The image above illustrates the ANSI standard black and white test pattern to use for contrast ratio measurements. With plasmas, measured contrast ratio can vary widely if the total screen area is driven by less or more than the total 50% white area indicated or if the driving electronics are modified.

The procedures for measuring the brightness, contrast ratio and other parameters of a fixed resolution projection device are established in the ANSI (American National Standards Institute, Inc.) document entitled “American National Standard for Audiovisual Systems – Electronic Projection – Fixed Resolution Projectors” designated as ANSI/NAPM IT7.228-1997 (available from www.ansi.org). The Secretariat responsible for penning this standard is the National Association of Photographic Manufacturers, Inc. It contains very detailed procedures and requirements for measuring and reporting a variety of projector parameters, and this standard is the basis for procedures used by most manufacturers to obtain their specification numbers for both fixed resolution projection devices and direct view devices such as plasmas.

ANSI Test Pattern
 

The ANSI standard calls for 9 points of measurement to obtain ANSI lumens or ANSI nits (candelas/m2).

 

There are additional documents prepared by the Data Projector Committee of the Japan Business Machine and Information System Industries Association (JBMIA, formerly the Japan Business Machine Makers Association. Their document “Guidelines for LCD Projector Measuring Procedures and Measuring Conditions” is less detailed but is based almost entirely on the ANSI standards.

The problem is that there is no regulation (self or otherwise) to make certain that the standards are being followed to the letter or that any variations in the procedures are reported. Unlike LCD and DLP technologies, measuring plasma displays can be a lot more variable due to the differences in the technologies. For example, making plasma display brightness measurements “pre-filter” before the final anti-glare coverings are installed, adjusting the plasma driver algorithms to produce brightness levels that aren’t sustainable in real life, and using smaller areas of white than the ANSI standard calls for can create exaggerated brightness and contrast ratio measurements that are not attainable in the field. Independent tests on production units confirm that these specifications can be off by a factor of two or more when the standards are strictly applied to an off-the-shelf display.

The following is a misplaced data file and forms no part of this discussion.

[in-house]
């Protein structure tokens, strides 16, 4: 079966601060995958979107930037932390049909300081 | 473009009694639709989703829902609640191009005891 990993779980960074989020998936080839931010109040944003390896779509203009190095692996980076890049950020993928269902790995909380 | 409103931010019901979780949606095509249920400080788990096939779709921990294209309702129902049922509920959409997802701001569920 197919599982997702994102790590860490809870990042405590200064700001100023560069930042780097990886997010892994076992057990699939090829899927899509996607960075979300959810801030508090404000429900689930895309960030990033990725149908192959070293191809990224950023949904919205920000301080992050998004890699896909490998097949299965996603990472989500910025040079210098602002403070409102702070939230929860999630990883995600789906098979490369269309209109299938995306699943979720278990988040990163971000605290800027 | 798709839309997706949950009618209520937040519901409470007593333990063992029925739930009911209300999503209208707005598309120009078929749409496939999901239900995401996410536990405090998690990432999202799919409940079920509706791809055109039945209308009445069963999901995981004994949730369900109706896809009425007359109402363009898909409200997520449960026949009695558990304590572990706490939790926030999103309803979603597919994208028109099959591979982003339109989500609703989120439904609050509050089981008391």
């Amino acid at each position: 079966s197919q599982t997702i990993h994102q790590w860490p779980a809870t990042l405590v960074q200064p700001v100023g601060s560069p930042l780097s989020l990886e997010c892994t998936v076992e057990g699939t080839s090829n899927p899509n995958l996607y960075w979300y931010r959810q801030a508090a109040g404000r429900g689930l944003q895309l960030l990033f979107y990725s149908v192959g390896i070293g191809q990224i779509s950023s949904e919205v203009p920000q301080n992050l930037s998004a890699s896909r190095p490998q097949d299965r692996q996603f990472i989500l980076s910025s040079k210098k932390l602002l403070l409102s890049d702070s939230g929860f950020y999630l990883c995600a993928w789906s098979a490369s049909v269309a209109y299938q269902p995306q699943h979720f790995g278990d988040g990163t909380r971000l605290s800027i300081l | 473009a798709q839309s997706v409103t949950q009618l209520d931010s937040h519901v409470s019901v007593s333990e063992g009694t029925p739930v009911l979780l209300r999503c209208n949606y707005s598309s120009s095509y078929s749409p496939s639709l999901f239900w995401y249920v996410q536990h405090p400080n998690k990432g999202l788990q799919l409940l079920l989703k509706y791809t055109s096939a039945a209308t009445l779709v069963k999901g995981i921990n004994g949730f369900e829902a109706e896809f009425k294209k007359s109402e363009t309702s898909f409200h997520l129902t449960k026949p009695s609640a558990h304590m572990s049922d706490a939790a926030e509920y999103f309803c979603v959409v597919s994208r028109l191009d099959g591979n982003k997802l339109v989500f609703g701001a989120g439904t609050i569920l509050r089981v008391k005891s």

To make things more confusing, there is a shell game of sorts with whose plasma glass component is used in whose finished products. These relationships are changing all the time, but one example is that Fujitsu and Hitachi share a manufacturing facility and use the same glass for many of their competing displays, but Fujitsu also uses Pioneer’s glass for their 50” display. Manufacturers who make a 61” plasma use NEC’s glass. All 63” plasmas use Samsung’s glass. And so on. Not that there’s anything wrong with that. The manufacturers are usually willing to disclose who is using what glass, but you do have to ask. This is just more useful information to have when comparing plasma specifications and evaluating whether it’s the glass or the front-end electronics that makes one plasma perform better than another.

Know what you don’t know

Ultimately, even in the Pro AV industry, an educated consumer is a better consumer. And consume we do. Knowing the background of how these specifications can vary can help us have more of a trust-but-verify methodology in selecting which products to use. We can then also focus more on the other quality issues such as internal video scaling and processing that affect the perceived video quality of signals not matching the native resolution of the display instead of playing a purely numbers game that doesn’t have fixed rules.

To their credit, some manufacturers have pulled out of this game and don’t publish brightness or contrast ratio data for their plasma displays, but this also further undermines the purpose of having a standard to follow that allows consultants, contractors and consumers to have reliable published data on which to make informed design decisions.